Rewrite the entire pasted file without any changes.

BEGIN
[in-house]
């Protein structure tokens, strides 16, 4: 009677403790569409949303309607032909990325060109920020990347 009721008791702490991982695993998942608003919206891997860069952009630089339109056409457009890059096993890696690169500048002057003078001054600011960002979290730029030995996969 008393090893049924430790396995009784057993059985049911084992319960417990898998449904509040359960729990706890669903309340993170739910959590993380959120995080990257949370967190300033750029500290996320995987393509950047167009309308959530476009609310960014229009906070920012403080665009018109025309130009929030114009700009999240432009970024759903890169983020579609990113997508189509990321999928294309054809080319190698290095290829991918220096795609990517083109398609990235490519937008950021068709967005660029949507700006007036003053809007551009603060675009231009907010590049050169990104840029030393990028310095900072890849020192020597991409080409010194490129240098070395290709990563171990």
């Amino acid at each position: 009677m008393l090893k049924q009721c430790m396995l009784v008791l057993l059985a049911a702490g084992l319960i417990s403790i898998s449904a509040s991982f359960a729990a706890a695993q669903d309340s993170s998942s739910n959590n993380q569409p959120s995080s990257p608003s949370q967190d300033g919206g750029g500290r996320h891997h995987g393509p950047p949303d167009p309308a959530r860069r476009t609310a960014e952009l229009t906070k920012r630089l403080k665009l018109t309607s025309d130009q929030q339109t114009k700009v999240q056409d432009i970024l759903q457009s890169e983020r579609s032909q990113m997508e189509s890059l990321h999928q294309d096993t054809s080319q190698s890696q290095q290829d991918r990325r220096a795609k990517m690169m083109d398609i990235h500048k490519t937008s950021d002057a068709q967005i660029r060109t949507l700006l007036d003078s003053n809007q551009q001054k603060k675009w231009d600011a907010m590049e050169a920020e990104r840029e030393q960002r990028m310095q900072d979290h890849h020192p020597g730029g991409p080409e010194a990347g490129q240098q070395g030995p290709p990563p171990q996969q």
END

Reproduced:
[in-house]
């Protein structure tokens, strides 16, 4: 009677403790569409949303309607032909990325060109920020990347 009721008791702490991982695993998942608003919206891997860069952009630089339109056409457009890059096993890696690169500048002057003078001054600011960002979290730029030995996969 008393090893049924430790396995009784057993059985049911084992319960417990898998449904509040359960729990706890669903309340993170739910959590993380959120995080990257949370967190300033750029500290996320995987393509950047167009309308959530476009609310960014229009906070920012403080665009018109025309130009929030114009700009999240432009970024759903890169983020579609990113997508189509990321999928294309054809080319190698290095290829991918220096795609990517083109398609990235490519937008950021068709967005660029949507700006007036003053809007551009603060675009231009907010590049050169990104840029030393990028310095900072890849020192020597991409080409010194490129240098070395290709990563171990």
């Amino acid at each position: 009677m008393l090893k049924q009721c430790m396995l009784v008791l057993l059985a049911a702490g084992l319960i417990s403790i898998s449904a509040s991982f359960a729990a706890a695993q669903d309340s993170s998942s739910n959590n993380q569409p959120s995080s990257p608003s949370q967190d300033g919206g750029g500290r996320h891997h995987g393509p950047p949303d167009p309308a959530r860069r476009t609310a960014e952009l229009t906070k920012r630089l403080k665009l018109t309607s025309d130009q929030q339109t114009k700009v999240q056409d432009i970024l759903q457009s890169e983020r579609s032909q990113m997508e189509s890059l990321h999928q294309d096993t054809s080319q190698s890696q290095q290829d991918r990325r220096a795609k990517m690169m083109d398609i990235h500048k490519t937008s950021d002057a068709q967005i660029r060109t949507l700006l007036d003078s003053n809007q551009q001054k603060k675009w231009d600011a907010m590049e050169a920020e990104r840029e030393q960002r990028m310095q900072d979290h890849h020192p020597g730029g991409p080409e010194a990347g490129q240098q070395g030995p290709p990563p171990q996969q």